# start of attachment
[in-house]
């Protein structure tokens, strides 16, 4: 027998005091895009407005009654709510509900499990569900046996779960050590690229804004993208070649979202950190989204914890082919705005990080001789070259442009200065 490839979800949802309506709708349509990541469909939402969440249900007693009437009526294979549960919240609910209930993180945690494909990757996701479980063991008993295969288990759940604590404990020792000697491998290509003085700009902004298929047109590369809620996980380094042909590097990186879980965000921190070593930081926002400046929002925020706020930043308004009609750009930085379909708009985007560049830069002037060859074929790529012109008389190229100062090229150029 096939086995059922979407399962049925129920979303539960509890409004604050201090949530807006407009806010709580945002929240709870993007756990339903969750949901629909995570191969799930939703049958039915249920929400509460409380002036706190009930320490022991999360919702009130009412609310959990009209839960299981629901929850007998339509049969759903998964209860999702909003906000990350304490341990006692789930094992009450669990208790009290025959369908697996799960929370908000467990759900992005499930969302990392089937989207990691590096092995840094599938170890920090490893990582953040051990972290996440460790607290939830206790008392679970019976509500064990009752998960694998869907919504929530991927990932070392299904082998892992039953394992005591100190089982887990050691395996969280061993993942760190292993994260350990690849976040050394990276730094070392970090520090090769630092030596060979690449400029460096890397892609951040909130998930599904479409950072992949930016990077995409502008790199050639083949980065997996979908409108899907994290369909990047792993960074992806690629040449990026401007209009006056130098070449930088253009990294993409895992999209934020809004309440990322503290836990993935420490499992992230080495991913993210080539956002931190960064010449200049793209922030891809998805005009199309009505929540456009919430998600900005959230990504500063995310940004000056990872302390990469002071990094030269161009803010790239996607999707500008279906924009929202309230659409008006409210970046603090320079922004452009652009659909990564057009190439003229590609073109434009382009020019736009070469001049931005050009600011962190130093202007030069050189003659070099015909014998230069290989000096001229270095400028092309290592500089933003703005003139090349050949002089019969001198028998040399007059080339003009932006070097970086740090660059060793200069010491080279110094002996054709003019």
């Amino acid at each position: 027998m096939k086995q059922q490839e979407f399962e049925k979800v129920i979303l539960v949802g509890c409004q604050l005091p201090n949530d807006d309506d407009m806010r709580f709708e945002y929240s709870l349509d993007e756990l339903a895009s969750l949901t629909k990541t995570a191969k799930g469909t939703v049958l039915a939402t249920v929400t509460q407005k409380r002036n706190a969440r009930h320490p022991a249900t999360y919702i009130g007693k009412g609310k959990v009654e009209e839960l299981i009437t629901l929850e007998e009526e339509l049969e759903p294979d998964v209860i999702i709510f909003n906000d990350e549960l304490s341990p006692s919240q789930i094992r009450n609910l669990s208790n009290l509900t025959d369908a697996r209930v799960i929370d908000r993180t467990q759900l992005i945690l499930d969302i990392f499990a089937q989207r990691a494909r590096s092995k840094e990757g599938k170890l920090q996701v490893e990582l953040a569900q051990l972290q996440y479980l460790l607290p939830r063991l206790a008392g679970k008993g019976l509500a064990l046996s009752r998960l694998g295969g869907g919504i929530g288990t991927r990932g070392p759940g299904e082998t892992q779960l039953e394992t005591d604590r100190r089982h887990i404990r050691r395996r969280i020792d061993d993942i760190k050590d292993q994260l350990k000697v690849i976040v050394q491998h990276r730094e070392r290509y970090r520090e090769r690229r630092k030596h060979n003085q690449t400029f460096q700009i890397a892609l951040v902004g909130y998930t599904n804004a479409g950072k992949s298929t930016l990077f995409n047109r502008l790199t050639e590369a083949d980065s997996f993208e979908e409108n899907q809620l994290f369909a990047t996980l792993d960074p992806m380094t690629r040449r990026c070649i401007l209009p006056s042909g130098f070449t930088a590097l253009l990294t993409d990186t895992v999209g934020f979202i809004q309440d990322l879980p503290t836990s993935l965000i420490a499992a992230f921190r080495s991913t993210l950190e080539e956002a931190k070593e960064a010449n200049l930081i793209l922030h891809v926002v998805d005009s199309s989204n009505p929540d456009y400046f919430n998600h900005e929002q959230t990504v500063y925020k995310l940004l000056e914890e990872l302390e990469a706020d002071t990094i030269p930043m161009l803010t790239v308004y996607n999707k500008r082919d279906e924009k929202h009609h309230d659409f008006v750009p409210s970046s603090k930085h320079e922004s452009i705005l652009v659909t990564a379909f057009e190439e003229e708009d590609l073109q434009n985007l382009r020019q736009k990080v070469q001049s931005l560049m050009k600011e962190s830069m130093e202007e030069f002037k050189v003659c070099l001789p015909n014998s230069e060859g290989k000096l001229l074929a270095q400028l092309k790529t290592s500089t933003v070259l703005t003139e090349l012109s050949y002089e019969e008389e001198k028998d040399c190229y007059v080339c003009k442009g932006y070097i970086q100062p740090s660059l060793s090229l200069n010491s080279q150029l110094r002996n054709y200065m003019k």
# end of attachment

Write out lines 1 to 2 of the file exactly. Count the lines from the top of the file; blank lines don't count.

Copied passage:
[in-house]
């Protein structure tokens, strides 16, 4: 027998005091895009407005009654709510509900499990569900046996779960050590690229804004993208070649979202950190989204914890082919705005990080001789070259442009200065 490839979800949802309506709708349509990541469909939402969440249900007693009437009526294979549960919240609910209930993180945690494909990757996701479980063991008993295969288990759940604590404990020792000697491998290509003085700009902004298929047109590369809620996980380094042909590097990186879980965000921190070593930081926002400046929002925020706020930043308004009609750009930085379909708009985007560049830069002037060859074929790529012109008389190229100062090229150029 096939086995059922979407399962049925129920979303539960509890409004604050201090949530807006407009806010709580945002929240709870993007756990339903969750949901629909995570191969799930939703049958039915249920929400509460409380002036706190009930320490022991999360919702009130009412609310959990009209839960299981629901929850007998339509049969759903998964209860999702909003906000990350304490341990006692789930094992009450669990208790009290025959369908697996799960929370908000467990759900992005499930969302990392089937989207990691590096092995840094599938170890920090490893990582953040051990972290996440460790607290939830206790008392679970019976509500064990009752998960694998869907919504929530991927990932070392299904082998892992039953394992005591100190089982887990050691395996969280061993993942760190292993994260350990690849976040050394990276730094070392970090520090090769630092030596060979690449400029460096890397892609951040909130998930599904479409950072992949930016990077995409502008790199050639083949980065997996979908409108899907994290369909990047792993960074992806690629040449990026401007209009006056130098070449930088253009990294993409895992999209934020809004309440990322503290836990993935420490499992992230080495991913993210080539956002931190960064010449200049793209922030891809998805005009199309009505929540456009919430998600900005959230990504500063995310940004000056990872302390990469002071990094030269161009803010790239996607999707500008279906924009929202309230659409008006409210970046603090320079922004452009652009659909990564057009190439003229590609073109434009382009020019736009070469001049931005050009600011962190130093202007030069050189003659070099015909014998230069290989000096001229270095400028092309290592500089933003703005003139090349050949002089019969001198028998040399007059080339003009932006070097970086740090660059060793200069010491080279110094002996054709003019």